It is wise to swap the regular white sliced pan for a wholegrain variety, or even go for a fortified variety that provides a rich supply of calcium and vitamins. Whole grains are good sources of fiber, vitamin E, B vitamins including folic acid, and other important nutrients.

Substitute soy

Soy milk can occasionally replace regular milk to get more antioxidants.

Camouflage vegetables

Vegetables can be camouflaged in the following ways: Mash other root vegetables like turnip or celeriac into mashed potatoes, roast strips of sweet potato or parsnip to replace chips or shape veggies like nuggets to make them more attractive to kids. Hide the veggies in a grated form and add to traditional favorite foods like brown rice, pasta dishes, and whole wheat macaroni and cheese.

Mash some boiled cauliflower into the mashed potatoes. Shred some cabbage with lettuce for toppings on tacos or sandwiches. Cut up some green beans or soft-boiled broccoli stems into small pieces, and mix into chunky salsa. Mix taco or burrito filling with finely grated carrots. Add small cuts of very soft-boiled sweet potato or spaghetti squash to fruit salads made with cantaloupe or peach chunks.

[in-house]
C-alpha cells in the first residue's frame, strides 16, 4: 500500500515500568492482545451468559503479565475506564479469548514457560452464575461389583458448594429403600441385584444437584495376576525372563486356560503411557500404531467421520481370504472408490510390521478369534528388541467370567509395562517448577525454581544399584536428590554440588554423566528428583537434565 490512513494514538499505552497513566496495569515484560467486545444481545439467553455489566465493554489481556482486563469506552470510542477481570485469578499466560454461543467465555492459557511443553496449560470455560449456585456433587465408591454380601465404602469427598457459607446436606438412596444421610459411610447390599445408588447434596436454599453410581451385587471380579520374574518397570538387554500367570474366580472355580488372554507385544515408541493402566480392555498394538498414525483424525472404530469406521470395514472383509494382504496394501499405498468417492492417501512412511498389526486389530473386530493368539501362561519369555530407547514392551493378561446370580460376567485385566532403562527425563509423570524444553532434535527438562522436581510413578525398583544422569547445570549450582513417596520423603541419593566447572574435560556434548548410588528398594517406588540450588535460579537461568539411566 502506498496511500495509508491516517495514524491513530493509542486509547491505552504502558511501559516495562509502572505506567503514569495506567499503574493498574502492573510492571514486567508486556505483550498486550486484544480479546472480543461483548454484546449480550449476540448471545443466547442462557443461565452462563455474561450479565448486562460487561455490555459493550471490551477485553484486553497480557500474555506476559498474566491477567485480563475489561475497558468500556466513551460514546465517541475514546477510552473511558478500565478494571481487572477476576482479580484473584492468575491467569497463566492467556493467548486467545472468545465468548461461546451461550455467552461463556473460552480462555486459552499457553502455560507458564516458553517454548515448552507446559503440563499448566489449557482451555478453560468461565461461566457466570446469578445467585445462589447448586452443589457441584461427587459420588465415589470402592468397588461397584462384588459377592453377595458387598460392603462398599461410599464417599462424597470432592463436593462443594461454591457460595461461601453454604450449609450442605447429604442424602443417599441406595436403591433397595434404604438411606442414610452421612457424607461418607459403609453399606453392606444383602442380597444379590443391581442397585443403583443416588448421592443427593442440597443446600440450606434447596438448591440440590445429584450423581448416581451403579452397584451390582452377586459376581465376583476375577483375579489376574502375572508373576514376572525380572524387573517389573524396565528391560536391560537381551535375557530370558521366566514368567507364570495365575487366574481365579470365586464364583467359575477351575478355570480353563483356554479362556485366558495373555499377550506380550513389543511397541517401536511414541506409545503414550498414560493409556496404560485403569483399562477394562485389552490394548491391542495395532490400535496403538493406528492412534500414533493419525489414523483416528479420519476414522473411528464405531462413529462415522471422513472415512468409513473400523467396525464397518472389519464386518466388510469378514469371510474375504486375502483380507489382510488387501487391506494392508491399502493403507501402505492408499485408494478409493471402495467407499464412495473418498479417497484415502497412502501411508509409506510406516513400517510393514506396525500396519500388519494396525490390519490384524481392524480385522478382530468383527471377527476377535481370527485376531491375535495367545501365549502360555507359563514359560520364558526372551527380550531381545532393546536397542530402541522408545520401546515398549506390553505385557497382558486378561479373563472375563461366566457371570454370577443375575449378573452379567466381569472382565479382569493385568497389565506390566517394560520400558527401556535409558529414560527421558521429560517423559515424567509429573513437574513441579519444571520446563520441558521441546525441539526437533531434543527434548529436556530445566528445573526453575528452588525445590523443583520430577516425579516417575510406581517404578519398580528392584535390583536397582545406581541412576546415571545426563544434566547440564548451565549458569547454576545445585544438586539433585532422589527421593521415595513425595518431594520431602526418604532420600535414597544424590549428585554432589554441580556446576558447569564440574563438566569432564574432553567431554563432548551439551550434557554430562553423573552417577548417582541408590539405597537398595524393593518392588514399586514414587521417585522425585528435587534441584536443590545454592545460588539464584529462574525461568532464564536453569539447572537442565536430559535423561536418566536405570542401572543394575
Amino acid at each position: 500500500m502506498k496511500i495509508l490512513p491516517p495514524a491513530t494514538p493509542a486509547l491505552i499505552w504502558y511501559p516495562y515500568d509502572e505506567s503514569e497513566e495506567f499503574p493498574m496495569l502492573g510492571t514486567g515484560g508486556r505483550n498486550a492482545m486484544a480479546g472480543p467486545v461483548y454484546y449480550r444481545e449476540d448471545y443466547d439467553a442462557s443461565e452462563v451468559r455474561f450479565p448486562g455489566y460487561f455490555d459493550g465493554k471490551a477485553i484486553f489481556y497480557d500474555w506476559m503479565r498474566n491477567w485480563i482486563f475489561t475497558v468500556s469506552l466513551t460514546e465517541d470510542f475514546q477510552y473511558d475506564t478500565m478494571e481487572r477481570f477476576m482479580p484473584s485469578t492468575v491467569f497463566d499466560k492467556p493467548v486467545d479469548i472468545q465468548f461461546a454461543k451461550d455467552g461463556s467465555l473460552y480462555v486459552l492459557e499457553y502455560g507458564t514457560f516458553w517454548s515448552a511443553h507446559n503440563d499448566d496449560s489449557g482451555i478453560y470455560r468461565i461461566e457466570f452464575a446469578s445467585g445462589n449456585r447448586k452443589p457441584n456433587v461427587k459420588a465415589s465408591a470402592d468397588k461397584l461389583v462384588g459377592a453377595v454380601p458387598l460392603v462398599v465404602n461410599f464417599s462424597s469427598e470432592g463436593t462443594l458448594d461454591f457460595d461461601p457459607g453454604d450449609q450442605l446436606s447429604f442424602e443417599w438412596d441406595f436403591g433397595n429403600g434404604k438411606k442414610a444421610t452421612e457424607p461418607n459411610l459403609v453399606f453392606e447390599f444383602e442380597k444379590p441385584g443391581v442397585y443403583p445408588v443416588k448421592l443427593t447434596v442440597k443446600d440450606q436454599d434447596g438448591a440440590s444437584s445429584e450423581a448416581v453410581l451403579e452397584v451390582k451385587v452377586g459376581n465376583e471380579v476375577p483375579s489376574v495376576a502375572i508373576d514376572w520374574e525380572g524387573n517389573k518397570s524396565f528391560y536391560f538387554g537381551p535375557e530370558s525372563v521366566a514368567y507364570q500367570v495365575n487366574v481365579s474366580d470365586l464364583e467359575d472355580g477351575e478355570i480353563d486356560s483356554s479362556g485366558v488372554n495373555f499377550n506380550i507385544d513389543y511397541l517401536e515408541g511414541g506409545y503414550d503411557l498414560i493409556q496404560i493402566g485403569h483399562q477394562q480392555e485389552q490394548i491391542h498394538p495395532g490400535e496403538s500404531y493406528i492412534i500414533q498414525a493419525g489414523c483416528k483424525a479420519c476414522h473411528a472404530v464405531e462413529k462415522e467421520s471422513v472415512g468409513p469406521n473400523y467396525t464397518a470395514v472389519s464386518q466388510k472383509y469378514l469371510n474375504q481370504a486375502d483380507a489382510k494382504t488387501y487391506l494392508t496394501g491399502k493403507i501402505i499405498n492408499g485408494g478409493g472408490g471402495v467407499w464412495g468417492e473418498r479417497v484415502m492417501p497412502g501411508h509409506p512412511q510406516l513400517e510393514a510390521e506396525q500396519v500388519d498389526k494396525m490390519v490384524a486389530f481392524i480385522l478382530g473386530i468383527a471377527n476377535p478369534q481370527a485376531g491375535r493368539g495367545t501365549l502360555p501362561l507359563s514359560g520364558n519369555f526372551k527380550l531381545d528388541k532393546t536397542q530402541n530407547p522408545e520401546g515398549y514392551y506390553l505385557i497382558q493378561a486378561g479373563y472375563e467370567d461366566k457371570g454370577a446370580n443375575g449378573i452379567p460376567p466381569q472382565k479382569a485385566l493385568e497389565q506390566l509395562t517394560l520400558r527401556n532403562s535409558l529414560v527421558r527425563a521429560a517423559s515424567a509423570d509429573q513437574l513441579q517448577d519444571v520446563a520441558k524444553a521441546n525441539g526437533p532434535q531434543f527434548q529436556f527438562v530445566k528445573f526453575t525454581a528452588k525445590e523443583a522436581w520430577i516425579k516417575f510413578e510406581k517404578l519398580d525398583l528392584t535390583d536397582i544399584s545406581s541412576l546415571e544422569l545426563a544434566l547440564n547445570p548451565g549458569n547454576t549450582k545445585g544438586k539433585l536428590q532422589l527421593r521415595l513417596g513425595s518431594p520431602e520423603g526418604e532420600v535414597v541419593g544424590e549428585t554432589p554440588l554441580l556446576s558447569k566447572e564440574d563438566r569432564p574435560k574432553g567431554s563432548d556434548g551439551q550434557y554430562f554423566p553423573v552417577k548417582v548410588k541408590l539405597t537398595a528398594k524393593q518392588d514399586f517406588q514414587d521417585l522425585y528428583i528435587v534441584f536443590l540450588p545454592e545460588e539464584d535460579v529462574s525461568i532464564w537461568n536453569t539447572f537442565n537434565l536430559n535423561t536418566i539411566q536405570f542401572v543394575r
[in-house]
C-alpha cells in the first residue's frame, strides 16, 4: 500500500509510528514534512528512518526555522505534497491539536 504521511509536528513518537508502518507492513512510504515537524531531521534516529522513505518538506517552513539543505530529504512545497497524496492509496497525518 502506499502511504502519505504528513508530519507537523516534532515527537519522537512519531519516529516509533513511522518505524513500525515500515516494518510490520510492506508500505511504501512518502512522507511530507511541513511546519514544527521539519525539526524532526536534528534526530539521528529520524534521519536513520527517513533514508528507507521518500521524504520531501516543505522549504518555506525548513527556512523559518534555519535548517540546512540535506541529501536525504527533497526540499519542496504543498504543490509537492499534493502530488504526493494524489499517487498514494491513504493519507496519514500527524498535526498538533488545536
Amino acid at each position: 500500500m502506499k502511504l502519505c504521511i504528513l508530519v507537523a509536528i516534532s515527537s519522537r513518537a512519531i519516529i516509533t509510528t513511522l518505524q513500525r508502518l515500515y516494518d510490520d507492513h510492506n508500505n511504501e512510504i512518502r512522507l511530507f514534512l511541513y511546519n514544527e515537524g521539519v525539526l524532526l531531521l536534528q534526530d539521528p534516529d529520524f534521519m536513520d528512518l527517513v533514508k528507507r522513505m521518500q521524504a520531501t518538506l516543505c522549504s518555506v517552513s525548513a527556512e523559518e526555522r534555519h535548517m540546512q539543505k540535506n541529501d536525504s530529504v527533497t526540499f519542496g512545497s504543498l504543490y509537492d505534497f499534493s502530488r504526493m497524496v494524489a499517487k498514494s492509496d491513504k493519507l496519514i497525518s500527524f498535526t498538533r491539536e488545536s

Hide veggies in meat

Low fat turkey or lean mince burgers can be topped with grated carrots, chopped mushrooms or mango chutney. It provides fibre, vitamins and minerals with fewer calories.

Sneak fruits and vegetables into breakfast and lunch

Blend up a banana, another fruit portion such as a handful of strawberries or a nectarine, a pot of yoghurt and a dash of milk for a breakfast rich in fruit and calcium. Another way to add more fruit into your diet is to prepare a fresh fruit breakfast smoothie every morning. Use a favorite fruit and create a smoothie that is more of a breakfast treat than anything else. Egg scrambles can be made a regular breakfast, using a scrambled egg to hold together sautéed vegetables such as peppers, mushrooms, zucchini, asparagus, or onions.

Add beans to the menu